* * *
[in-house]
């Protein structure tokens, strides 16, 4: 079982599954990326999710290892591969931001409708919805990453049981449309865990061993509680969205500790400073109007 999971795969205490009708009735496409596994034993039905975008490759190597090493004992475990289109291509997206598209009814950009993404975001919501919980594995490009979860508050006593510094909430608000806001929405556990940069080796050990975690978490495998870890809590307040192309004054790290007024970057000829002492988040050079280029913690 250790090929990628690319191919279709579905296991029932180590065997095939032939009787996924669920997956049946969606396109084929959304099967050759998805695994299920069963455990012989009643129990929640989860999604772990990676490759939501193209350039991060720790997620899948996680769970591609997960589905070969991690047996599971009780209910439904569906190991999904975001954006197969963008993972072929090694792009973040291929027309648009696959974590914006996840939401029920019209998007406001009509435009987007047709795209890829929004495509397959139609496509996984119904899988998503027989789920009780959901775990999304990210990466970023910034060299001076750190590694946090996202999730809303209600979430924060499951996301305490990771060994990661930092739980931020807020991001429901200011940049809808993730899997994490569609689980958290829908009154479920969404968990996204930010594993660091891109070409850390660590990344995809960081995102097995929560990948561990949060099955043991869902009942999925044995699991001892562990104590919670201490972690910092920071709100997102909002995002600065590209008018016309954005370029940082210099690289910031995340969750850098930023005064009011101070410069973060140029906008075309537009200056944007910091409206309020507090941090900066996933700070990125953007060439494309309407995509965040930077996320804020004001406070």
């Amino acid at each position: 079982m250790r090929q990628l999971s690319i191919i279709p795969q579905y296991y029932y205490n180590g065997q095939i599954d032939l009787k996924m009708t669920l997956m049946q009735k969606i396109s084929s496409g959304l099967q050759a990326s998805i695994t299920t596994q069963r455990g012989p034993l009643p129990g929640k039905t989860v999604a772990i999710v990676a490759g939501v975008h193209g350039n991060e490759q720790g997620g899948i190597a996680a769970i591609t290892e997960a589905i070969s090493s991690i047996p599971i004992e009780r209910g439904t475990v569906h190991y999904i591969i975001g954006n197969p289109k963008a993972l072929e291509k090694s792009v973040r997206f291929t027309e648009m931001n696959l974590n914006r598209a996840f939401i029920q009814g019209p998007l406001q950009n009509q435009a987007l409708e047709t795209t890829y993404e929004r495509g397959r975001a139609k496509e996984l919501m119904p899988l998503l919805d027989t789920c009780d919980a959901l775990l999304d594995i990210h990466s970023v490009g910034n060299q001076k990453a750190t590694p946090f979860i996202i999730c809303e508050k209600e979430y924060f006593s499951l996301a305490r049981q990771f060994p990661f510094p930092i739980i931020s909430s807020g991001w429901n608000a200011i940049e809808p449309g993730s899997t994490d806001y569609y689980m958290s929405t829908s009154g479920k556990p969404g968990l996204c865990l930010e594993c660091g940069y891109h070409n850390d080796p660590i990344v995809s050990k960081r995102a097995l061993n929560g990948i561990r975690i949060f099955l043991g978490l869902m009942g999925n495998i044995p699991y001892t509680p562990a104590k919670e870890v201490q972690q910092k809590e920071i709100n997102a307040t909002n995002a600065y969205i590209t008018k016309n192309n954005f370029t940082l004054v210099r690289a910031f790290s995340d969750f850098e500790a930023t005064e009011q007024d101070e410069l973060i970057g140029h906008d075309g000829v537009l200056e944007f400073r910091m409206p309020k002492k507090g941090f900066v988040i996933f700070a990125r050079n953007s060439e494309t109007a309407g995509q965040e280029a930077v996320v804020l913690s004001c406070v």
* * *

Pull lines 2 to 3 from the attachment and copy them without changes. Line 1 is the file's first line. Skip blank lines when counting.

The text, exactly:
């Protein structure tokens, strides 16, 4: 079982599954990326999710290892591969931001409708919805990453049981449309865990061993509680969205500790400073109007 999971795969205490009708009735496409596994034993039905975008490759190597090493004992475990289109291509997206598209009814950009993404975001919501919980594995490009979860508050006593510094909430608000806001929405556990940069080796050990975690978490495998870890809590307040192309004054790290007024970057000829002492988040050079280029913690 250790090929990628690319191919279709579905296991029932180590065997095939032939009787996924669920997956049946969606396109084929959304099967050759998805695994299920069963455990012989009643129990929640989860999604772990990676490759939501193209350039991060720790997620899948996680769970591609997960589905070969991690047996599971009780209910439904569906190991999904975001954006197969963008993972072929090694792009973040291929027309648009696959974590914006996840939401029920019209998007406001009509435009987007047709795209890829929004495509397959139609496509996984119904899988998503027989789920009780959901775990999304990210990466970023910034060299001076750190590694946090996202999730809303209600979430924060499951996301305490990771060994990661930092739980931020807020991001429901200011940049809808993730899997994490569609689980958290829908009154479920969404968990996204930010594993660091891109070409850390660590990344995809960081995102097995929560990948561990949060099955043991869902009942999925044995699991001892562990104590919670201490972690910092920071709100997102909002995002600065590209008018016309954005370029940082210099690289910031995340969750850098930023005064009011101070410069973060140029906008075309537009200056944007910091409206309020507090941090900066996933700070990125953007060439494309309407995509965040930077996320804020004001406070």
């Amino acid at each position: 079982m250790r090929q990628l999971s690319i191919i279709p795969q579905y296991y029932y205490n180590g065997q095939i599954d032939l009787k996924m009708t669920l997956m049946q009735k969606i396109s084929s496409g959304l099967q050759a990326s998805i695994t299920t596994q069963r455990g012989p034993l009643p129990g929640k039905t989860v999604a772990i999710v990676a490759g939501v975008h193209g350039n991060e490759q720790g997620g899948i190597a996680a769970i591609t290892e997960a589905i070969s090493s991690i047996p599971i004992e009780r209910g439904t475990v569906h190991y999904i591969i975001g954006n197969p289109k963008a993972l072929e291509k090694s792009v973040r997206f291929t027309e648009m931001n696959l974590n914006r598209a996840f939401i029920q009814g019209p998007l406001q950009n009509q435009a987007l409708e047709t795209t890829y993404e929004r495509g397959r975001a139609k496509e996984l919501m119904p899988l998503l919805d027989t789920c009780d919980a959901l775990l999304d594995i990210h990466s970023v490009g910034n060299q001076k990453a750190t590694p946090f979860i996202i999730c809303e508050k209600e979430y924060f006593s499951l996301a305490r049981q990771f060994p990661f510094p930092i739980i931020s909430s807020g991001w429901n608000a200011i940049e809808p449309g993730s899997t994490d806001y569609y689980m958290s929405t829908s009154g479920k556990p969404g968990l996204c865990l930010e594993c660091g940069y891109h070409n850390d080796p660590i990344v995809s050990k960081r995102a097995l061993n929560g990948i561990r975690i949060f099955l043991g978490l869902m009942g999925n495998i044995p699991y001892t509680p562990a104590k919670e870890v201490q972690q910092k809590e920071i709100n997102a307040t909002n995002a600065y969205i590209t008018k016309n192309n954005f370029t940082l004054v210099r690289a910031f790290s995340d969750f850098e500790a930023t005064e009011q007024d101070e410069l973060i970057g140029h906008d075309g000829v537009l200056e944007f400073r910091m409206p309020k002492k507090g941090f900066v988040i996933f700070a990125r050079n953007s060439e494309t109007a309407g995509q965040e280029a930077v996320v804020l913690s004001c406070v």